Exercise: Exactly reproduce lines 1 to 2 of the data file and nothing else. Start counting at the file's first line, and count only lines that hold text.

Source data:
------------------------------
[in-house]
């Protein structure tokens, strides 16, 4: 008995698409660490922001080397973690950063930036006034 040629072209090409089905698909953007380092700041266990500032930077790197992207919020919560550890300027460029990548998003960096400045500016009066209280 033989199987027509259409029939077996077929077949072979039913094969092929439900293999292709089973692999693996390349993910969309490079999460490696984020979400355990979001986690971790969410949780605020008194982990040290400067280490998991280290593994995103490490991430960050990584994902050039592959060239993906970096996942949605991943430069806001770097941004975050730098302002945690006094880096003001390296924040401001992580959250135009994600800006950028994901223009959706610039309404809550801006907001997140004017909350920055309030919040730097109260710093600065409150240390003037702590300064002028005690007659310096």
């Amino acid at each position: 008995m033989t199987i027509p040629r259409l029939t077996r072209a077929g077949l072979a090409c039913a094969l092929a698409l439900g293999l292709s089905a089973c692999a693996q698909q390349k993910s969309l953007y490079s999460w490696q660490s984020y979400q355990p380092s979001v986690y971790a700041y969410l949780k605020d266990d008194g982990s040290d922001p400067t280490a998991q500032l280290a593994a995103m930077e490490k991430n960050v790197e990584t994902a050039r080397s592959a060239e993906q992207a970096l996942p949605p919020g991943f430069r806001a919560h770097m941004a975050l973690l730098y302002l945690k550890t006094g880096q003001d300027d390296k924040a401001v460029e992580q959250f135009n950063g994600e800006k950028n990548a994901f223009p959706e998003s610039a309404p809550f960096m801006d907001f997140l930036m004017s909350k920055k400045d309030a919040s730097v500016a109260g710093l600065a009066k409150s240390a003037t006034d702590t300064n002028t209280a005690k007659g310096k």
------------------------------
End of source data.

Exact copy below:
[in-house]
């Protein structure tokens, strides 16, 4: 008995698409660490922001080397973690950063930036006034 040629072209090409089905698909953007380092700041266990500032930077790197992207919020919560550890300027460029990548998003960096400045500016009066209280 033989199987027509259409029939077996077929077949072979039913094969092929439900293999292709089973692999693996390349993910969309490079999460490696984020979400355990979001986690971790969410949780605020008194982990040290400067280490998991280290593994995103490490991430960050990584994902050039592959060239993906970096996942949605991943430069806001770097941004975050730098302002945690006094880096003001390296924040401001992580959250135009994600800006950028994901223009959706610039309404809550801006907001997140004017909350920055309030919040730097109260710093600065409150240390003037702590300064002028005690007659310096």